Here's to the iSheep, iPhone 5 vindicates them
Scores of comments posted to CNET ridiculed people who spent days waiting to buy a cell phone. Tomorrow the iPhone 5 goes on sale and likely it is the critics who will seem out of touch.
That's just some of what was spat at those who chose to sleep on the streets for a week to buy an iPhone 5. On Twitter and in the readers' comments sections of tech news sites, the people who camped in front of Apple's Fifth Avenue store here were ridiculed for wasting their time and turning a consumer good into an idol.
They were also laughed at for worshiping a phone that supposedly wasn't any good.
Tomorrow, when the iPhone 5 is offered to the public, those people who braved the rain, cold, and all that derision will be packing plenty of their own trash-talking ammo. They can borrow a gesture from NBA great Allen Iverson, who used to shut-up opposing fans and loudmouthed opponents by calmly pointing to the scoreboard.
Here's what Apple supporters can point to:
- Big demand When Apple stores open their doors tomorrow at 8 a.m., employees will be greeted by legions waiting to buy the iPhone 5. Millions of others, who preordered before the stock ran out after the first hour, will receive their handsets via UPS. On the eve of the sale, Twitter was overflowing with posts about the phone. People were either declaring how excited they were about buying the phone or were asking friends if they wanted to do some line-sitting with them.
- Glowing reviews The reviews of the iPhone 5 were published in all the top media outlets: Check out these blurbs: "Apple has taken an already great product and made it better," gushed Walt Mossberg of The Wall Street Journal. "Finally, the iPhone we've always wanted," wrote CNET's Scott Stein. "Apple has chiseled the smartphone to near-perfection," says TechCrunch's MG Siegler. Most of the others were similar as complimentary.
- Customer loyalty This isn't some fluke as critics would have you believe. According to naysayers, Apple generates this kind of attention with marketing sleight of hand and relies on the black arts of public relations. Who can deny that Apple is proficient at these things, but consider the company has been around since 1976. Many people have bought Apple products for a long time. and they keep buying them. They do that because Apple products work, and they're fun.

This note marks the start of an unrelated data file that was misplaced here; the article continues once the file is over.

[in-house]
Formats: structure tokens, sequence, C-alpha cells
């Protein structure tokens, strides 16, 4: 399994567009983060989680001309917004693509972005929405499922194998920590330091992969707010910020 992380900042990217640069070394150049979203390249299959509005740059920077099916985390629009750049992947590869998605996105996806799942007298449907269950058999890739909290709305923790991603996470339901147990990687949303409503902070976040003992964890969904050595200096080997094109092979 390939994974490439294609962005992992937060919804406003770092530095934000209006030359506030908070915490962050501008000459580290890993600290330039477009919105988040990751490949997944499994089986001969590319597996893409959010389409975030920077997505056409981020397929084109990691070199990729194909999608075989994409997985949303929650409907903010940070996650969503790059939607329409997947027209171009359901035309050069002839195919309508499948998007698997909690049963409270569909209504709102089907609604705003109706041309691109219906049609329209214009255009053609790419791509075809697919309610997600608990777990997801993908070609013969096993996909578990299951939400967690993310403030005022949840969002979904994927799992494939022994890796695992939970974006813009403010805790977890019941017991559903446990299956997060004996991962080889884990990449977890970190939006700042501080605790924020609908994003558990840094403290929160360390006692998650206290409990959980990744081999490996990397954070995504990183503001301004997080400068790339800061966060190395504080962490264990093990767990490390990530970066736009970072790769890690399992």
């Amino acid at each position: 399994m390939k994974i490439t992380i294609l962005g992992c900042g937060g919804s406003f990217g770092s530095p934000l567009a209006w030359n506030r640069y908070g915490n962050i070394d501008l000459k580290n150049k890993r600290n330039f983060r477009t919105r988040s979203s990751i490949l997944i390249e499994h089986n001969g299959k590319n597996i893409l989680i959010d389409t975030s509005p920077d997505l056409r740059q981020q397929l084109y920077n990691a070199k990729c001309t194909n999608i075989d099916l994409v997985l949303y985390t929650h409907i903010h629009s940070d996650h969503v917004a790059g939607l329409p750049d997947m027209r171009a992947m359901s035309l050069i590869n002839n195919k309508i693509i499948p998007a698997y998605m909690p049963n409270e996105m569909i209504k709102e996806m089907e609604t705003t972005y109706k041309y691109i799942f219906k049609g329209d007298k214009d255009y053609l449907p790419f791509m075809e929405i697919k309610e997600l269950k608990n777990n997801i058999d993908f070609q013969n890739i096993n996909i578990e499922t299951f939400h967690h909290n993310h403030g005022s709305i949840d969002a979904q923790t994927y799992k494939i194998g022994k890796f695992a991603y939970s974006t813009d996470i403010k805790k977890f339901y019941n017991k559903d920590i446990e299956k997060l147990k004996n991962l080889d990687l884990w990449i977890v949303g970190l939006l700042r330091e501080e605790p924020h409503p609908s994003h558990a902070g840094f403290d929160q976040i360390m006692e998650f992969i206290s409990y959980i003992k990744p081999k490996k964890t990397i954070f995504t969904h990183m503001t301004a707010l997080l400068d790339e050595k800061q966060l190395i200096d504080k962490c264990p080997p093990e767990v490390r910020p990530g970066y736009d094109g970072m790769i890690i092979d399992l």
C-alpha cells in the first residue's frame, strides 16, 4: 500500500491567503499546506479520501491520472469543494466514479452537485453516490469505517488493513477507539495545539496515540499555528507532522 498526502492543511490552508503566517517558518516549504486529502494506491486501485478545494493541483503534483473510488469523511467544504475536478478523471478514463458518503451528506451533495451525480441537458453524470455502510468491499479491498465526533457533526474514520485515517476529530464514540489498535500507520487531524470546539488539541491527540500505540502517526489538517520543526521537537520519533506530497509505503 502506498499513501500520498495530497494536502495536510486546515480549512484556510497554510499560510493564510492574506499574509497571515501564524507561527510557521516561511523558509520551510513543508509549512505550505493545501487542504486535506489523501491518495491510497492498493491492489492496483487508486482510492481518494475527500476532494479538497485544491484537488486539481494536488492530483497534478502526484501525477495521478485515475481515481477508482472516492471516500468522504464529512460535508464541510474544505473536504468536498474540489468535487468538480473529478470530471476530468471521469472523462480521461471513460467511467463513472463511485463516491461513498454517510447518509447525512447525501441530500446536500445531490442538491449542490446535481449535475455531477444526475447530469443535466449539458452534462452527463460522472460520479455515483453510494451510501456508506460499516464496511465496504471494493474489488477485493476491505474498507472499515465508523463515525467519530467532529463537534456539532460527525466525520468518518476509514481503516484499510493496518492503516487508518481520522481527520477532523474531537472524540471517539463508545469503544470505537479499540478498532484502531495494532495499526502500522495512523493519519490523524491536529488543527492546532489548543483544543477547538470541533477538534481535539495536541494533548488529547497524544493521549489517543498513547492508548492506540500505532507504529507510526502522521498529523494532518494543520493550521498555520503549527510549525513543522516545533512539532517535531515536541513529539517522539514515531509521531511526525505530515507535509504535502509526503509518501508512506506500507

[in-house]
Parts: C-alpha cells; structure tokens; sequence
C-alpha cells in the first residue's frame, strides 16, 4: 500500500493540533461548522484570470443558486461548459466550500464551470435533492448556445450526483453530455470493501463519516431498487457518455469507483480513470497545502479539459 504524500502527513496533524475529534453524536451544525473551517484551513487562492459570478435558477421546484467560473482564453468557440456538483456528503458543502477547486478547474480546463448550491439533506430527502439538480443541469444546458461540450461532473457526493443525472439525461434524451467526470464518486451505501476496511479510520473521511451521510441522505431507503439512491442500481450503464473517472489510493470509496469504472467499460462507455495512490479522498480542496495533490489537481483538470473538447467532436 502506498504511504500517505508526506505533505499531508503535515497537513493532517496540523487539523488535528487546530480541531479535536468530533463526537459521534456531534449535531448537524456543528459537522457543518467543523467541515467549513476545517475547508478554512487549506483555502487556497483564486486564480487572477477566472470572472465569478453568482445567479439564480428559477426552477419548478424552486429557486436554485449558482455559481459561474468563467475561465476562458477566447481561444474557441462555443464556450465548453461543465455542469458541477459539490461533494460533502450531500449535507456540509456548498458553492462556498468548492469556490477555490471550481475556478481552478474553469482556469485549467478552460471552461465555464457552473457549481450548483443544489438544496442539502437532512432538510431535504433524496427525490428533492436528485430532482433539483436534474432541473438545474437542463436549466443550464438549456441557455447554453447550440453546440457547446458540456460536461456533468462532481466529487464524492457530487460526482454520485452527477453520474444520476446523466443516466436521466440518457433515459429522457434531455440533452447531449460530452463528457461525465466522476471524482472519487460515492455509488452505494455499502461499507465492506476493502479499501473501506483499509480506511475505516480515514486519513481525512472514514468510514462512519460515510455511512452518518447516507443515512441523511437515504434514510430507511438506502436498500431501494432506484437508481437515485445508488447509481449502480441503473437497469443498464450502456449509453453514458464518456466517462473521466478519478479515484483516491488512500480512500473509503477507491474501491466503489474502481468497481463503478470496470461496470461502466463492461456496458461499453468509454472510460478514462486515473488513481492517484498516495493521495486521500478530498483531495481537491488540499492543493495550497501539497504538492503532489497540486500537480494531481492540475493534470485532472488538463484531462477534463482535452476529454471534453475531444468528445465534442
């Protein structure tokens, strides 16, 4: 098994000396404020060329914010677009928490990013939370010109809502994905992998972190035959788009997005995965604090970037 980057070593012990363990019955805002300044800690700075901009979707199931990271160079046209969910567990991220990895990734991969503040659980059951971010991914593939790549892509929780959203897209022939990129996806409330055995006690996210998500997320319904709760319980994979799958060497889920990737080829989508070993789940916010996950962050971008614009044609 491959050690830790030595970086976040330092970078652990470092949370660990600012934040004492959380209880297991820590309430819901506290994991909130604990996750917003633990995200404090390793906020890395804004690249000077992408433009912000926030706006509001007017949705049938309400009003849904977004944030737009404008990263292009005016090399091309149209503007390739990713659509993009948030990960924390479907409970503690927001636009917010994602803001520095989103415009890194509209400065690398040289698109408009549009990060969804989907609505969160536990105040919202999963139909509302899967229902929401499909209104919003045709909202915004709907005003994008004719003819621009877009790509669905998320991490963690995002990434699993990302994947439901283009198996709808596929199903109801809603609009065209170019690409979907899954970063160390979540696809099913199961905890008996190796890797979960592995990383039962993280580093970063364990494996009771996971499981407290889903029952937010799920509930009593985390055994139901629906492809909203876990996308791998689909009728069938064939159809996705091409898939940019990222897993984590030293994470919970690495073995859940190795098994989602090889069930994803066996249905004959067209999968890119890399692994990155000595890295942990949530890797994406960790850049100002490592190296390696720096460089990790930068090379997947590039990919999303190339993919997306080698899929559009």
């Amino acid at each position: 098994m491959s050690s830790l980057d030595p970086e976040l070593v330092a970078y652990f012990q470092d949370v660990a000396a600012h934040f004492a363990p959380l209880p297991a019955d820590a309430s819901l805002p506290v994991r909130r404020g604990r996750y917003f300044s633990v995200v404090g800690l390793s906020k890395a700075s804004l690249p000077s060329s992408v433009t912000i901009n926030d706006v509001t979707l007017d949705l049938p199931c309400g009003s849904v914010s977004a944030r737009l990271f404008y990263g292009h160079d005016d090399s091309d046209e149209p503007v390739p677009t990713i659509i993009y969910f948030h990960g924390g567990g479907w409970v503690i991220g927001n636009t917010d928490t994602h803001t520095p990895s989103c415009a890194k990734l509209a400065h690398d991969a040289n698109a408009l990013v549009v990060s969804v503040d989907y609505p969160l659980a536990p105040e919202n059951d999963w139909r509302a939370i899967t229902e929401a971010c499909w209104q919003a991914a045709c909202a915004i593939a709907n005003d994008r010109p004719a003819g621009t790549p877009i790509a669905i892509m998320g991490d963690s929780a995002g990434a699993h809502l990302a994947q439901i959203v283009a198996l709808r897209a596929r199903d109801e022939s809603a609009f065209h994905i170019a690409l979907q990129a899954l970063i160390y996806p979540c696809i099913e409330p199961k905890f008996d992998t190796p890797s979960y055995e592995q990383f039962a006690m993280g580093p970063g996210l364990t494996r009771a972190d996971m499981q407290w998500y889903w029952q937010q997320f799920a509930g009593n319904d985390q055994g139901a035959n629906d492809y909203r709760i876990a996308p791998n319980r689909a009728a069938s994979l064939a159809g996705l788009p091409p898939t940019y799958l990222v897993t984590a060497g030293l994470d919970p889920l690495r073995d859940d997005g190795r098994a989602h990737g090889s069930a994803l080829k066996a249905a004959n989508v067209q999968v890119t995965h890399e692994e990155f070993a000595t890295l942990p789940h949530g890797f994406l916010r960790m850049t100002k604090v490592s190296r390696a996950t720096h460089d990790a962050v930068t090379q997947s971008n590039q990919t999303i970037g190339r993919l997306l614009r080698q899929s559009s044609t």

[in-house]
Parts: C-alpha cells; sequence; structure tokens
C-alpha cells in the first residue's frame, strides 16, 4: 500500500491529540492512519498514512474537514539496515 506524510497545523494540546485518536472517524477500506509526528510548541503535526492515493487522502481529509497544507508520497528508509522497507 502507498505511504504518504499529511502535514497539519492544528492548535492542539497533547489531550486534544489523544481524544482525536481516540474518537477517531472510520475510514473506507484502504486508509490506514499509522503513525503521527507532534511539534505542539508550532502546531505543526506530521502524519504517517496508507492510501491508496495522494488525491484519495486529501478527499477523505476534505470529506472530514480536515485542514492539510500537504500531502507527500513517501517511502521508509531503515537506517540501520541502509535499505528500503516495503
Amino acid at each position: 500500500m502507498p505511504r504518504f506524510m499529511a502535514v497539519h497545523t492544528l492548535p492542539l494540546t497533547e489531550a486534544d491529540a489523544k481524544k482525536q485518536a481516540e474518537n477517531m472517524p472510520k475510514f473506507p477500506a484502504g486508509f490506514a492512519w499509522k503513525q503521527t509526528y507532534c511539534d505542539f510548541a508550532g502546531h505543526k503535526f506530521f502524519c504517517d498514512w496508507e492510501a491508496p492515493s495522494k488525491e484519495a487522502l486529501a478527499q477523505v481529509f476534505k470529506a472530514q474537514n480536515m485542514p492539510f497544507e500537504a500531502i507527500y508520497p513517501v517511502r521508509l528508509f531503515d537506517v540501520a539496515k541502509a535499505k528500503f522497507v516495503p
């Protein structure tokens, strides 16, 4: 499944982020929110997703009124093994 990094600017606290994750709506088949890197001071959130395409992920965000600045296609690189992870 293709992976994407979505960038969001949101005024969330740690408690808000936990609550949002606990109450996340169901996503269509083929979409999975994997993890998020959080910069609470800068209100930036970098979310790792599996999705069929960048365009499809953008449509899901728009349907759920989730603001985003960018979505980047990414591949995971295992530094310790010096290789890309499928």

Some analysts expect Apple to sell 6 million devices in the first weekend.
Turns out the iSheep weren't freezing their earbuds off for just a phone. They did it for a "great" cell phone.
Apple's founders didn't invent the personal computer, but they simplified it, made the joy of computing accessible to everyone. They didn't invent digital music players, but they made them more useful. Cell phones have been around 40 years, but it was Apple that transformed them into slick-looking little entertainment boxes. Fun.
So, what's wrong with standing in line a few days for a device that's associated with songs, e-books, movies, millions of games, lifestyle and self-improvement apps and on and on? Other companies offer as much and sometimes more, but the fact is not one of Apple's competitors has managed to build products that consistently ignite the public's imagination the way Apple does.
Anyway, if you hate Apple, know that the company will eventually fall. No company or human that has ever depended on wooing the public over and over can produce hits forever. Neither P.T. Barnum nor Madonna could do it. Either could Sony.
But whichever gadget company finally replaces Apple in the hearts of consumers, it certainly won't happen tomorrow.
Join CNET's coverage of the release of the Apple iPhone 5, starting at 7 a.m. ET.